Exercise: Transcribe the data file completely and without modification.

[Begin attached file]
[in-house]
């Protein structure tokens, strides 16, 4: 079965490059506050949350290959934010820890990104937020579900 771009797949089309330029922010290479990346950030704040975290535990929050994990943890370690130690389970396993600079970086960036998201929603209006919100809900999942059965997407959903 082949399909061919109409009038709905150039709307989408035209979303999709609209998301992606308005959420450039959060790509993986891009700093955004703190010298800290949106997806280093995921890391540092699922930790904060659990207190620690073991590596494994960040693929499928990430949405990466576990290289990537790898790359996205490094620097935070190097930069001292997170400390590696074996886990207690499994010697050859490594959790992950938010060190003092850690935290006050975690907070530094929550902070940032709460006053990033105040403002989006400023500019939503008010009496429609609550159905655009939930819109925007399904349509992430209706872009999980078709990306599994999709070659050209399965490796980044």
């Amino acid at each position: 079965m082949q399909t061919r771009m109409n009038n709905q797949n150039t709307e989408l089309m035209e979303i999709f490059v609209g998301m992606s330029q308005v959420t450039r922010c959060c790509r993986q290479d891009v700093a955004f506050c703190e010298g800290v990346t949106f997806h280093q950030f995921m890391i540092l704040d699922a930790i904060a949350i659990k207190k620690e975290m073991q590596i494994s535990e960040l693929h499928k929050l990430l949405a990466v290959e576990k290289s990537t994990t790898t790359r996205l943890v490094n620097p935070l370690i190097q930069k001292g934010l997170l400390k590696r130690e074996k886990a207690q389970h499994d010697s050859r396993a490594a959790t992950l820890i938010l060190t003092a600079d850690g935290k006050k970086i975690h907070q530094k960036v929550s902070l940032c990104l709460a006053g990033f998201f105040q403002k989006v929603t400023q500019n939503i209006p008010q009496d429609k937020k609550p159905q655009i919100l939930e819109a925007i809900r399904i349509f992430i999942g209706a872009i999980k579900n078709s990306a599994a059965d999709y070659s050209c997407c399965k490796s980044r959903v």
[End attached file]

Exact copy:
[in-house]
């Protein structure tokens, strides 16, 4: 079965490059506050949350290959934010820890990104937020579900 771009797949089309330029922010290479990346950030704040975290535990929050994990943890370690130690389970396993600079970086960036998201929603209006919100809900999942059965997407959903 082949399909061919109409009038709905150039709307989408035209979303999709609209998301992606308005959420450039959060790509993986891009700093955004703190010298800290949106997806280093995921890391540092699922930790904060659990207190620690073991590596494994960040693929499928990430949405990466576990290289990537790898790359996205490094620097935070190097930069001292997170400390590696074996886990207690499994010697050859490594959790992950938010060190003092850690935290006050975690907070530094929550902070940032709460006053990033105040403002989006400023500019939503008010009496429609609550159905655009939930819109925007399904349509992430209706872009999980078709990306599994999709070659050209399965490796980044």
């Amino acid at each position: 079965m082949q399909t061919r771009m109409n009038n709905q797949n150039t709307e989408l089309m035209e979303i999709f490059v609209g998301m992606s330029q308005v959420t450039r922010c959060c790509r993986q290479d891009v700093a955004f506050c703190e010298g800290v990346t949106f997806h280093q950030f995921m890391i540092l704040d699922a930790i904060a949350i659990k207190k620690e975290m073991q590596i494994s535990e960040l693929h499928k929050l990430l949405a990466v290959e576990k290289s990537t994990t790898t790359r996205l943890v490094n620097p935070l370690i190097q930069k001292g934010l997170l400390k590696r130690e074996k886990a207690q389970h499994d010697s050859r396993a490594a959790t992950l820890i938010l060190t003092a600079d850690g935290k006050k970086i975690h907070q530094k960036v929550s902070l940032c990104l709460a006053g990033f998201f105040q403002k989006v929603t400023q500019n939503i209006p008010q009496d429609k937020k609550p159905q655009i919100l939930e819109a925007i809900r399904i349509f992430i999942g209706a872009i999980k579900n078709s990306a599994a059965d999709y070659s050209c997407c399965k490796s980044r959903v």